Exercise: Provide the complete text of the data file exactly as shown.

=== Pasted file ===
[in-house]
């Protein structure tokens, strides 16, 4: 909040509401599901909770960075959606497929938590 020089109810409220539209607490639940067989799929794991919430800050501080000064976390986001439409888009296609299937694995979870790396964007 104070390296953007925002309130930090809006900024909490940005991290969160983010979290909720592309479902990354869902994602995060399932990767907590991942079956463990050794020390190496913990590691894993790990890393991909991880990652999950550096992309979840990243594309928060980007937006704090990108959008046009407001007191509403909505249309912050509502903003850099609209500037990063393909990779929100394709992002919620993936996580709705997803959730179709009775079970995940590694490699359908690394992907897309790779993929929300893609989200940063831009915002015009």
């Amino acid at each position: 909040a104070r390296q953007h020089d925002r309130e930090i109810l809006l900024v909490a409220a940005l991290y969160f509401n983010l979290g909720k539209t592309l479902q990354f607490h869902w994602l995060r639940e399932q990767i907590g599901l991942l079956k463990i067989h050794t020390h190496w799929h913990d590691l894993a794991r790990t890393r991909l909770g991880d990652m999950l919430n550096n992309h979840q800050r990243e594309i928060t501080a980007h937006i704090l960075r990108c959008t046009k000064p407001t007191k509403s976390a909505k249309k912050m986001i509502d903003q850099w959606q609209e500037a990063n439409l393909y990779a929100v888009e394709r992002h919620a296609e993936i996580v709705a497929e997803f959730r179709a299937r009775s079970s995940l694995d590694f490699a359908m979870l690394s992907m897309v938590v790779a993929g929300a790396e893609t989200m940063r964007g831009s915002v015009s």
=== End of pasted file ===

[in-house]
């Protein structure tokens, strides 16, 4: 909040509401599901909770960075959606497929938590 020089109810409220539209607490639940067989799929794991919430800050501080000064976390986001439409888009296609299937694995979870790396964007 104070390296953007925002309130930090809006900024909490940005991290969160983010979290909720592309479902990354869902994602995060399932990767907590991942079956463990050794020390190496913990590691894993790990890393991909991880990652999950550096992309979840990243594309928060980007937006704090990108959008046009407001007191509403909505249309912050509502903003850099609209500037990063393909990779929100394709992002919620993936996580709705997803959730179709009775079970995940590694490699359908690394992907897309790779993929929300893609989200940063831009915002015009």
């Amino acid at each position: 909040a104070r390296q953007h020089d925002r309130e930090i109810l809006l900024v909490a409220a940005l991290y969160f509401n983010l979290g909720k539209t592309l479902q990354f607490h869902w994602l995060r639940e399932q990767i907590g599901l991942l079956k463990i067989h050794t020390h190496w799929h913990d590691l894993a794991r790990t890393r991909l909770g991880d990652m999950l919430n550096n992309h979840q800050r990243e594309i928060t501080a980007h937006i704090l960075r990108c959008t046009k000064p407001t007191k509403s976390a909505k249309k912050m986001i509502d903003q850099w959606q609209e500037a990063n439409l393909y990779a929100v888009e394709r992002h919620a296609e993936i996580v709705a497929e997803f959730r179709a299937r009775s079970s995940l694995d590694f490699a359908m979870l690394s992907m897309v938590v790779a993929g929300a790396e893609t989200m940063r964007g831009s915002v015009s």